Charles Russell Speechlys secures reduced suspension for Rhys Williams enabling him to compete at the 2015 World Championships
Wales and Great Britain 400-metre hurdler Rhys Williams is able to return to competition with immediate effect, following the decision of the National Anti-Doping Panel (NADP) on 12 January 2015, after a hearing in December 2014.
Rhys tested positive in July 2014 for a prohibited substance contained in a contaminated supplement, and was subject to interim suspension pending the NADP hearing.
Under the rules applicable at the time of Rhys’ positive test the likely sanction was between one and two years on the basis of a finding that Rhys had acted with “no significant fault or negligence”.
However, Rhys’ legal team of Charles Russell Speechlys and Adam Lewis QC was able to secure him a significantly reduced suspension of four months on the basis of their submission that a change in the World Anti-Doping Code (WADC) effective from 1 January 2015 should apply in Rhys’ case to a NADP decision after that date, even though the positive test arose under the old rules.
Under the new WADC, tribunals have a wider discretion upon a finding of no significant fault or negligence in contaminated supplement cases.
This enables Rhys to return to competition in time for the trials for the IAAF World Championships which are due to take place in Beijing this summer, when he would not otherwise have been able to do so.
In July 2014 Rhys Williams, whose athletic successes include a bronze medal at the 2010 Commonwealth Games and reaching the semi-finals of London 2012, tested positive for a prohibited substance in violation of the International Association of Athletics Federation Anti - Doping Rules 2014-15, which follow the WADC.
He accepted that the substance had come into his body, albeit inadvertently, and was, as a result, provisionally suspended with effect from 23 July pending his hearing.
This suspension caused him to miss the 2014 Commonwealth Games at which he would have been the co-captain of the Welsh team.
The prohibited substance identified in Rhys Williams’ sample was found to have entered his system through a contaminated supplement.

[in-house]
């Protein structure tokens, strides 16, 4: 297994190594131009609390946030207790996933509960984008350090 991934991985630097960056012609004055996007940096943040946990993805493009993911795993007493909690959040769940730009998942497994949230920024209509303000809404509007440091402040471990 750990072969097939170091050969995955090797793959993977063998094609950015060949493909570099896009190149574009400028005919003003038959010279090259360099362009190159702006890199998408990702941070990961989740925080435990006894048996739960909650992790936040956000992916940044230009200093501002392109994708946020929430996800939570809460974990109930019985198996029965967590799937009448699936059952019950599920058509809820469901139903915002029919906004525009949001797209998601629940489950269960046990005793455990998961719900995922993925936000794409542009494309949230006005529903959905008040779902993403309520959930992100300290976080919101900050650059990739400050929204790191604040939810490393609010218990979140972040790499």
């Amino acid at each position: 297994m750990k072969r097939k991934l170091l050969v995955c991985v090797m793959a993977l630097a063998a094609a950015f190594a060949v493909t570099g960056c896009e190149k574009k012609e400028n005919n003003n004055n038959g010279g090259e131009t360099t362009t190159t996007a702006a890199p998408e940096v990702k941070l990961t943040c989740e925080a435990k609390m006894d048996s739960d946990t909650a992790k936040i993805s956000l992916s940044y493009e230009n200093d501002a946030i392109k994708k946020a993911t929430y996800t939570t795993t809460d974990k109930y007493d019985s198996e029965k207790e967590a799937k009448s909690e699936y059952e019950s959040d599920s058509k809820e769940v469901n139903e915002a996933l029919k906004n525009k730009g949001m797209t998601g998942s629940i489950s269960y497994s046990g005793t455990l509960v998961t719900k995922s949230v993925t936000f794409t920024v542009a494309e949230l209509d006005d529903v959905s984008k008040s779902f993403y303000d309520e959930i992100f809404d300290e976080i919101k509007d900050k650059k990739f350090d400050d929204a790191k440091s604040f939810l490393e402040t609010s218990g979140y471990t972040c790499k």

Three prior tests (two blood tests and one urine test) taken by Rhys while taking the same supplement had not indicated the presence of any prohibited substance, leading him to believe use of the supplement was not an issue.
UK Anti-Doping accepted this analysis and therefore the source of the substance was not in issue.
Consequently, the case turned upon the level of fault or negligence, if any, Rhys Williams had shown in allowing the contaminated supplement to enter his body.
At the time of Rhys Williams’ positive test the applicable rules were based on the 2009 WADC.
Under this code, where a tribunal found that the athlete had displayed no significant fault or negligence its discretion in relation to the period of ineligibility to apply was limited to a range of one to two years.
However, in recognition of the prevalence of supplements in modern day athletics and calls to address the limitations placed on tribunals where a finding of no significant fault or negligence is most relevant, a change was made in the revised WADC that was to come into effect from 1 January 2015.
Under the 2015 Code, the relevant tribunal can order anything between a reprimand and no period of ineligibility to a two year period of ineligibility.
At a hearing on 15 December 2014, Adam Lewis QC submitted that Rhys had showed no or no significant fault or negligence and that he should enjoy the benefit of the rule change if the decision of the NADP came after 1 January, on the basis of the lex mitior and transitional provisions in the new Code.
The tribunal delivered its decision on 12 January 2015.
In its decision, the tribunal accepted that the athlete’s fault or negligence was not significant and that it should base its sanction on the new rules.
As a result the NADP had greater flexibility in terms of the sanctions available to it, and decided in the light of the evidence to impose a period of ineligibility of only four months from 23 July 2014, the date on which the athlete’s provisional suspension commenced.
Colin Gibson, Partner at Charles Russell Speechlys, said:
"The decision handed down by the tribunal is significant in that it is an early application of the 2015 WADC sanctions to a case under the previous rules, and in that it is likely to be a bench mark for future contaminated supplement cases. In applying the sanctions under the 2015 Code the tribunal elected to suspend Rhys Williams for only four months which means that Rhys is able to return to competition with immediate effect."
Rhys Williams said:
"I am thrilled with the service I received from Charles Russell Speechlys and Adam Lewis QC. The team was able to provide me with guidance in a situation that I never thought I would find myself in. As well as having a calm, measured approach they were also able to identify the upcoming change in the law and how this might help my cause. Without this I would not have been able to return to the track in time to be eligible for the World Championships in 2015."
Charles Russell Speechlys and Adam Lewis QC (Blackstone Chambers) represented Rhys Williams as Respondent in the proceedings brought against him by UK Anti-Doping.
News & Insights
Collecting Evidence in Switzerland – Dos and Don’ts
A number of States, including Switzerland, have enacted blocking statutes which may hinder or prevent the taking of evidence
‘Cause you gotta have (good) faith...
The High Court has recently provided guidance on obligation, good faith and confidentiality clauses